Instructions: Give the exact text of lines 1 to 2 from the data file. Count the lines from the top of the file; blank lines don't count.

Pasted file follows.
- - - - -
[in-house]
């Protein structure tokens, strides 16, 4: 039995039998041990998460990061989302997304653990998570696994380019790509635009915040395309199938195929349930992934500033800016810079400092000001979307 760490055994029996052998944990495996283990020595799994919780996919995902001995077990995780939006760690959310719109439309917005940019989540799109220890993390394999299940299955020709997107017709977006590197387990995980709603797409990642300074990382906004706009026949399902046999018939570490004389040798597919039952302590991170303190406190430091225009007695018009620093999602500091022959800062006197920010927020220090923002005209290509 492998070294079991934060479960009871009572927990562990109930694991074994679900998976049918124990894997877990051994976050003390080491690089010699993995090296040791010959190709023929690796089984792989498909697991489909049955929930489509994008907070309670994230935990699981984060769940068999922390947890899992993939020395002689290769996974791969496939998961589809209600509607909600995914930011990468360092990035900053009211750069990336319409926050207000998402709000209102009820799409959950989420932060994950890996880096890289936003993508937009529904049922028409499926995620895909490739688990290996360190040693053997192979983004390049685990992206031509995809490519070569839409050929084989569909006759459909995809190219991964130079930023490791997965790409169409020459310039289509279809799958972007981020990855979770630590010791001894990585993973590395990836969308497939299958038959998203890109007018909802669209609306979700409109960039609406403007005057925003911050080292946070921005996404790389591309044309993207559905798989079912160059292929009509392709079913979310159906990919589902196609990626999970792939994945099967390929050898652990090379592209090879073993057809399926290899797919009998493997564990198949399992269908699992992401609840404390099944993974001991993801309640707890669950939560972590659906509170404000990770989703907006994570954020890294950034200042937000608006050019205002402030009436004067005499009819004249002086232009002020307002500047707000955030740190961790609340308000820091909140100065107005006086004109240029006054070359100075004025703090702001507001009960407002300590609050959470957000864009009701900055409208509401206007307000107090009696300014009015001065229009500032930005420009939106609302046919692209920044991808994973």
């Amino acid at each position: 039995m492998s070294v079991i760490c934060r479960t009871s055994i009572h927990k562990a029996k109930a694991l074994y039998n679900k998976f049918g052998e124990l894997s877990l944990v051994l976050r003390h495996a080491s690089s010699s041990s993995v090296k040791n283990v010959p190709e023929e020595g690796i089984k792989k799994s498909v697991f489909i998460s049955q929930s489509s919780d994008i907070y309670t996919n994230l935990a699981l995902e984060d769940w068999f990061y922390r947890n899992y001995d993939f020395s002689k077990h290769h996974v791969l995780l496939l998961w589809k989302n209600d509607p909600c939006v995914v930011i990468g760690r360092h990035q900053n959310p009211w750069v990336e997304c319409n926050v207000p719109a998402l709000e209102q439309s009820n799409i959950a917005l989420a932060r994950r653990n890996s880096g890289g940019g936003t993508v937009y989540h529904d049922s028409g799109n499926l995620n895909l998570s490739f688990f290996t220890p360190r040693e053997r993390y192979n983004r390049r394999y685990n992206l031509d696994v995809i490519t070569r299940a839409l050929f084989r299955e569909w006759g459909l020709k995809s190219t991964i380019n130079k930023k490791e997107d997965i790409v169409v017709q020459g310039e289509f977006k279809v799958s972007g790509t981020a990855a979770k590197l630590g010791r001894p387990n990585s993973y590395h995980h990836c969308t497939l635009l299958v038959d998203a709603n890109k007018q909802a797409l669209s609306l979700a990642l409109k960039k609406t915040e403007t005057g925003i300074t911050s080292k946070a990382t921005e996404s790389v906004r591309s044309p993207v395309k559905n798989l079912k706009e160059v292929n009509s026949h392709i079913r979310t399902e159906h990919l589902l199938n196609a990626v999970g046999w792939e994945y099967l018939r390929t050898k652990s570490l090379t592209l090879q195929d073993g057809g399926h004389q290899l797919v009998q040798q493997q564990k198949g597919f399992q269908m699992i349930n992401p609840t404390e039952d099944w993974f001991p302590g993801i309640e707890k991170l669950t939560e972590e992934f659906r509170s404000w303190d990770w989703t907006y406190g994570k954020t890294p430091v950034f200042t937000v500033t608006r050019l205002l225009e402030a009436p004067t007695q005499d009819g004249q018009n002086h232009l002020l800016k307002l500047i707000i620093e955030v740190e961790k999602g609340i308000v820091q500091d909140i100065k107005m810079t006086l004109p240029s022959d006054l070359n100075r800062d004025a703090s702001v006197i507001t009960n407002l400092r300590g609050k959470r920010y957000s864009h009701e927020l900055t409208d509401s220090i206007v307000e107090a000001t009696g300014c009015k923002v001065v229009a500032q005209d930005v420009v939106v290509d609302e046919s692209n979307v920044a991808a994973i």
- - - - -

[in-house]
């Protein structure tokens, strides 16, 4: 039995039998041990998460990061989302997304653990998570696994380019790509635009915040395309199938195929349930992934500033800016810079400092000001979307 760490055994029996052998944990495996283990020595799994919780996919995902001995077990995780939006760690959310719109439309917005940019989540799109220890993390394999299940299955020709997107017709977006590197387990995980709603797409990642300074990382906004706009026949399902046999018939570490004389040798597919039952302590991170303190406190430091225009007695018009620093999602500091022959800062006197920010927020220090923002005209290509 492998070294079991934060479960009871009572927990562990109930694991074994679900998976049918124990894997877990051994976050003390080491690089010699993995090296040791010959190709023929690796089984792989498909697991489909049955929930489509994008907070309670994230935990699981984060769940068999922390947890899992993939020395002689290769996974791969496939998961589809209600509607909600995914930011990468360092990035900053009211750069990336319409926050207000998402709000209102009820799409959950989420932060994950890996880096890289936003993508937009529904049922028409499926995620895909490739688990290996360190040693053997192979983004390049685990992206031509995809490519070569839409050929084989569909006759459909995809190219991964130079930023490791997965790409169409020459310039289509279809799958972007981020990855979770630590010791001894990585993973590395990836969308497939299958038959998203890109007018909802669209609306979700409109960039609406403007005057925003911050080292946070921005996404790389591309044309993207559905798989079912160059292929009509392709079913979310159906990919589902196609990626999970792939994945099967390929050898652990090379592209090879073993057809399926290899797919009998493997564990198949399992269908699992992401609840404390099944993974001991993801309640707890669950939560972590659906509170404000990770989703907006994570954020890294950034200042937000608006050019205002402030009436004067005499009819004249002086232009002020307002500047707000955030740190961790609340308000820091909140100065107005006086004109240029006054070359100075004025703090702001507001009960407002300590609050959470957000864009009701900055409208509401206007307000107090009696300014009015001065229009500032930005420009939106609302046919692209920044991808994973």